If there was ever a perfect week for a NASCAR Throwback Thursday, this week would definitely be it, with seemingly everything in the sport going retro to celebrate Darlington (S.C.) Raceway and the Southern 500′s return to its traditional Labor Day weekend slot on the Sprint Cup Series schedule — from paint schemes, team uniforms and Goodyear tires to race broadcasts on NBC and MRN.
Legendary NASCAR driver and broadcaster and Hall of Famer Ned Jarrett, it seems, will be a part of the trip back in time, two-fold. NBC has announced that Jarrett will be a part of the telecast of a portion of the race. And I’m pretty sure I remember hearing that he, along with Jack Arute, will rejoin MRN to work the radio broadcast of the race.
After his driving career ended, Jarrett was one of the best at calling the racing action, both on radio and on TV, so it only makes sense that he be in high demand for both NBC and MRN to go retro at Darlington.
This Throwback Thursday isn’t about Jarrett’s broadcasting career, though; it’s about Jarrett wheeling a race car at Darlington, specifically in 1965.
“One of the goals that I had set for myself when I started Grand National Racing, which is what it was called back then, was to win the Southern 500 in Darlington,” Jarrett said, according to a press release from Ford. “It was on a track that was built for speeds of about 70 or 80 miles an hour and here we were at that time running about 140-145 miles an hour, but that was one of the goals I set for myself.”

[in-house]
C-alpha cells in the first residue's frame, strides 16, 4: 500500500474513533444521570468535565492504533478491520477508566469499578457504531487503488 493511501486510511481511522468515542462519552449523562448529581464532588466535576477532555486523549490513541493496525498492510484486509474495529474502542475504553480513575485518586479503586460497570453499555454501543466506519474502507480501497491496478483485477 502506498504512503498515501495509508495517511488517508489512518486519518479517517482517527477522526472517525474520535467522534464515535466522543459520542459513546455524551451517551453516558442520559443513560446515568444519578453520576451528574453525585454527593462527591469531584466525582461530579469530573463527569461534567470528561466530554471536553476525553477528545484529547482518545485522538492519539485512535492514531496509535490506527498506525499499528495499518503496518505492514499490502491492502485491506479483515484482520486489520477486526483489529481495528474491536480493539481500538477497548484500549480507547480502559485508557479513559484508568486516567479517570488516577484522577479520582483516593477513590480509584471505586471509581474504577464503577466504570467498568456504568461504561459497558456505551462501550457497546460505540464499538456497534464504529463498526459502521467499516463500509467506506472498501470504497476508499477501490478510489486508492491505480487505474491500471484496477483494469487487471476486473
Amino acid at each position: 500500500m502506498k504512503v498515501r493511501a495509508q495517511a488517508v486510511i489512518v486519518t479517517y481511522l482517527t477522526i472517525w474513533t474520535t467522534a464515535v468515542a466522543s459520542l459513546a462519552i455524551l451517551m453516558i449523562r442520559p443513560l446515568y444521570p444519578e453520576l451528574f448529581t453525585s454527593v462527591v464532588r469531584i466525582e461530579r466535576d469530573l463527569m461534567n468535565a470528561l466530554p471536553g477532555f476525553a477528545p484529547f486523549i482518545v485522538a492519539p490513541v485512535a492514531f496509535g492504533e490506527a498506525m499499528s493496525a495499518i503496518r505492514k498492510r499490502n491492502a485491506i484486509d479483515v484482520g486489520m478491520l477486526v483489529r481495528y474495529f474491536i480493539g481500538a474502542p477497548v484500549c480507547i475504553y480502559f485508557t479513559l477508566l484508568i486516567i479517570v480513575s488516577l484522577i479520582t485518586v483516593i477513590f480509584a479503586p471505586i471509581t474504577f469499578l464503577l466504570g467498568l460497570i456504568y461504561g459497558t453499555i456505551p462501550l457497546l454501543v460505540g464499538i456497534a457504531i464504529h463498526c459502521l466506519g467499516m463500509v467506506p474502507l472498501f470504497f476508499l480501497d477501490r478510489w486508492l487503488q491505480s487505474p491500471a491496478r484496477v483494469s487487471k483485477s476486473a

He not only accomplished that goal on Sept. 6 1965, he spanked the field in doing so.
Buck Baker finished second on that day. But don’t get the wrong idea, Baker wasn’t on the lead lap at the checkered flag. Nope, he was 14 laps down. That’s right, Jarrett had 14 laps on the rest of the field. What’s even more impressive — as if that stat alone wasn’t over-the-moon impressive — Jarrett lapped the field 14 times over the course of the final 39 laps, because that’s when he took the lead.
“We ran good during the race and led some laps and then things began to turn our way in the last 100 miles or so,” Jarrett said. “I had no idea how far ahead we were, but I know the Ford officials that were there came down and camped in my pits, and they knew how much of a lead I had and they tried to get the crew to bring me in.
“We didn’t have radio communications back then, so they just wrote on the black board for me to pit,” continued Jarrett. “I knew we didn’t need to pit, but they knew the car was overheating, so I kept going because something told me stronger than the officials of Ford and my own pit crew that I needed to stay out there and keep going.”
Wouldn’t it have been absolutely horrible if Jarrett had listened to his crew and headed for pit road late in the race? He may have only won by 10 laps or so.
Here’s a video of Jarrett reliving that memorable day at Darlington: